Investing in Africa's Energy Infrastructure

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Sept. 27 (Bloomberg) -- Tony Elumelu, executive chairman of Heir Holdings, discusses investing in Africa's energy infrastructure. He speaks with Pimm Fox on Bloomberg Television's "Taking Stock." (Source: Bloomberg)

Of the biggest taking companies in africa and how you are moving on to power an electricity.

The story typifies the african story.

The story of investment opportunities and the story of higher costs in africa.

We started in 1997. we turned it around and created a level where you can [indiscernible] they came together through a measure.

And now one of the leading african banks and africa.

In paris and london.

Click super together this inking behemoth in africa and then you segued into another role with another company called trans corp.

And they have hospitality and agribusiness and power generation.

Why did you do this?

I realized the best way to attract investors [inaudible] but the african private sector -- by leading the way.

I thought it was time to explore opportunities.

One of the opportunities was electricity.

Children cannot do well in school because they are not able to do homework at home because of a lack of access to electricity.

We decided to invest in power.

We committed $2.5 billion to have electricity.

Electricity is key.

We want to be in the forefront so we have touched millions of lives in africa.

In order to do this you have got to get people to believe that the project can get done.

How are you doing that?

We have invested in the first power plant that has capacity for 1000 megawatts of electricity.

We are in partnership to increase the capacity.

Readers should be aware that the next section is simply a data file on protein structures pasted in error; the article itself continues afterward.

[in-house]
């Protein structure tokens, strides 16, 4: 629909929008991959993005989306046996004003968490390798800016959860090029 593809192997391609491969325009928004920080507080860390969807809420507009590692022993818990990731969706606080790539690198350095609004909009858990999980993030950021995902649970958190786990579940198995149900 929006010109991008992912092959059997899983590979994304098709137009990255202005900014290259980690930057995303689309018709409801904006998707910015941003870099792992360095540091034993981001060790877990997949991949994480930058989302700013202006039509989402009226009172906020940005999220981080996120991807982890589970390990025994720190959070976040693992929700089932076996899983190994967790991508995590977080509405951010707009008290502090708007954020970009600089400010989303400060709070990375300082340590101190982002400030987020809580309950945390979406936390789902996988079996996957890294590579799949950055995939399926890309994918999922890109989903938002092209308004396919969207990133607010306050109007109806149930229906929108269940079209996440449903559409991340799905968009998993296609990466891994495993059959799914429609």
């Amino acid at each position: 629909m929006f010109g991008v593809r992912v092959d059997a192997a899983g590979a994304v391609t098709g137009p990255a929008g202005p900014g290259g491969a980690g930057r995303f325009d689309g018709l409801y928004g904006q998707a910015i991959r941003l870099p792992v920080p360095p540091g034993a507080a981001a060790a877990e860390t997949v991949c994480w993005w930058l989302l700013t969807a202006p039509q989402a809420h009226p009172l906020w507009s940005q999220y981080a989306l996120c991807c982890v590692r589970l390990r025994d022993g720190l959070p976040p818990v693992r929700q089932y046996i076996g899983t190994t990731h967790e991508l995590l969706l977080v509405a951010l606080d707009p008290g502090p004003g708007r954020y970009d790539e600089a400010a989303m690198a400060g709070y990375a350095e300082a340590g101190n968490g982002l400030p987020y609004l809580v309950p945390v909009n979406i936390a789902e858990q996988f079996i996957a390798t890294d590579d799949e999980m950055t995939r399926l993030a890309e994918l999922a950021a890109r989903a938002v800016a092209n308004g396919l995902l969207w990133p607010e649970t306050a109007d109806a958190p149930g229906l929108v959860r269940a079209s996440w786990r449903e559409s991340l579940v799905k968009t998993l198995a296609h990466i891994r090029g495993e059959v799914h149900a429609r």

And subsequently double the plant.

We can have a minimum of 2000 watts of -- megawatts of electricity.

We want to [inaudible] what is the time from for this?

The timeframe is now.

We hope in the next 18 to 24 months [inaudible] we have a track record.

It was nothing when we took over.

The market understands that there are opportunities in africa and there are people who can [inaudible] the electrify africa act in the u.s. house of representatives.

I will be testifying before the house to talk about the opportunities and talk about the kind of support africa needs to make this work.

You talked about something called africapitalism.

Having worked in the private sector and brought up in africa and worked in africa all my life, i realized the private sector as a key role to play in the development of africa.

Where calling in the private sector to invest long-term in sectors that hates -- have capability for creating dynamic asperity and social worse.

We think we can do well and do good.

The investment where discussing is a case in point.

We make money.

We're looking at an investment of close to three years.

Only in africa do you have a potential like that.

It is a win-win situation.

That is the concept.

When you are around the world outside of africa and you talk about these challenges and you talk about your plans, what is the biggest misconceptions that you find from people who have never even been to africa and just read the headlines?

There are two things.

People think about africa is -- as famine and aids and they do not inc.

About -- think about economic opportunities.

You have challenges in every society.

The challenges we have in africa are not unique area there are opportunities and people who want to [inaudible] should look in that direction.

Africa has consistently generated gdp growth in excess of five percent.

The second misconception is thinking all they need is charity and aid.

We need to have people invest.

This text has been automatically generated. It may not be 100% accurate.

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